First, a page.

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Child CustodyTen Tips to Help Children Cope with Divorce

October 29, 2007

Darn Divorce provides some insightful tips on how to help children cope with divorce.

1. Tell children the truth in simple terms with simple explanations. Tell them where their other parent has gone.
2. Reassure them that they will continue to be taken care of and that they will be safe and secure.
3. Your children will see that parents can stop loving each other. Reassure them that a parent’s love for a child is a special kind that never stops.
4. Spend time with each child individually. Whether you have custody or visitation, the most important thing to the child is your individual relationship with him or her. Build the best relationship you can. The future is built of many tiny moments.
5. Children feel responsible for causing the divorce. Reassure them that they are not to blame. They may also feel that it is their responsibility to bring their parents back together. Let them know your decision is final and will have to be accepted.
6. Divorcing parents often feel guilty and become overindulgent. Give your child love, but also give limits.
7. Your child is still a child and can’t become the man of the house or a little mother. Continue to be the parent to your child. Seek other adults to fill your own need for companionship.
8. Avoid situations that place a child in the impossible position of choosing between parents:
* Don’t use your child as a way to get back at your spouse. Children can be terribly wounded this way.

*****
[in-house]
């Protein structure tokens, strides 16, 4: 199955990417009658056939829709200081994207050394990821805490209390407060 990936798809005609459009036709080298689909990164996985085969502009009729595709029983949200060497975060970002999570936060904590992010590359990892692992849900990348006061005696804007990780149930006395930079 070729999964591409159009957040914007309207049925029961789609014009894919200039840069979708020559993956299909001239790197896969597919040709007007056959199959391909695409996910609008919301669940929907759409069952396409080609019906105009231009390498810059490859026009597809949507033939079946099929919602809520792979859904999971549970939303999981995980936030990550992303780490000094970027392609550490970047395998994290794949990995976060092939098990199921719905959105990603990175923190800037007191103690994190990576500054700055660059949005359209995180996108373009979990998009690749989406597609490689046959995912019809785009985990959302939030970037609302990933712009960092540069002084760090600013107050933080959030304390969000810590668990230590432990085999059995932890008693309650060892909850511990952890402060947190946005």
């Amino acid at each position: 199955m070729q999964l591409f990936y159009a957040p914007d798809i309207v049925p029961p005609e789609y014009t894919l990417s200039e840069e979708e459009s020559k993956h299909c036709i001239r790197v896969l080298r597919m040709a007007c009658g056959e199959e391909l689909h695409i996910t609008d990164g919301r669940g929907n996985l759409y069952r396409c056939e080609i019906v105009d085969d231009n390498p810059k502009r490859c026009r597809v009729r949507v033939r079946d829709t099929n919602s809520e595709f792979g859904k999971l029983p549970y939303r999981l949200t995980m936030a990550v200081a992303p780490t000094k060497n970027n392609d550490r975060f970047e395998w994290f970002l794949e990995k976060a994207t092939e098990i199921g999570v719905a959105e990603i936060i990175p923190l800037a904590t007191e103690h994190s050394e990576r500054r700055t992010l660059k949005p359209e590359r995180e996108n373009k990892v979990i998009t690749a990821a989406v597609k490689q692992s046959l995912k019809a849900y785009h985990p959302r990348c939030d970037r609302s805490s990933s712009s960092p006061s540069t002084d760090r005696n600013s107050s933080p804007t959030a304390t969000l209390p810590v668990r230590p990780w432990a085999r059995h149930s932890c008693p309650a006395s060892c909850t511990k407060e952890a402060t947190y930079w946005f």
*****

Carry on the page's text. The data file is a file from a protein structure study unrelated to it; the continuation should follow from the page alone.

* Don’t say bad things about the other parent in hearing of a child.
* Don’t say or do anything that might discourage the child from spending time with the other parent.
* Don’t encourage a child to take sides.
9. You and your former spouse will continue to be the parents of your children for life. Pledge to cooperate responsibly toward the growth and development of your children as an expression of your mutual love for them.
10. Be patient and understanding with your children. Be patient and understanding with yourself.
Even though it may be the last thing you feel like doing, cooperating with your spouse during your divorce is one of the best things you can do for your children. They learn that conflicts can be resolved eventually, which is a valuable lesson.

It is important to remember, that the children are the “victims of divorce.” In most cases, they should be allowed, and, in fact, encouraged to maintain a relationship with both parents

The information contained in this website has been provided for general informational purposes only and DOES NOT constitute legal advice; there is no warranty on this information and it does not in any way constitute an attorney-client relationship. Prior results do not guarantee a similar outcome. All individuals are encouraged to seek independent counsel for advice regarding their specific situation and facts. 


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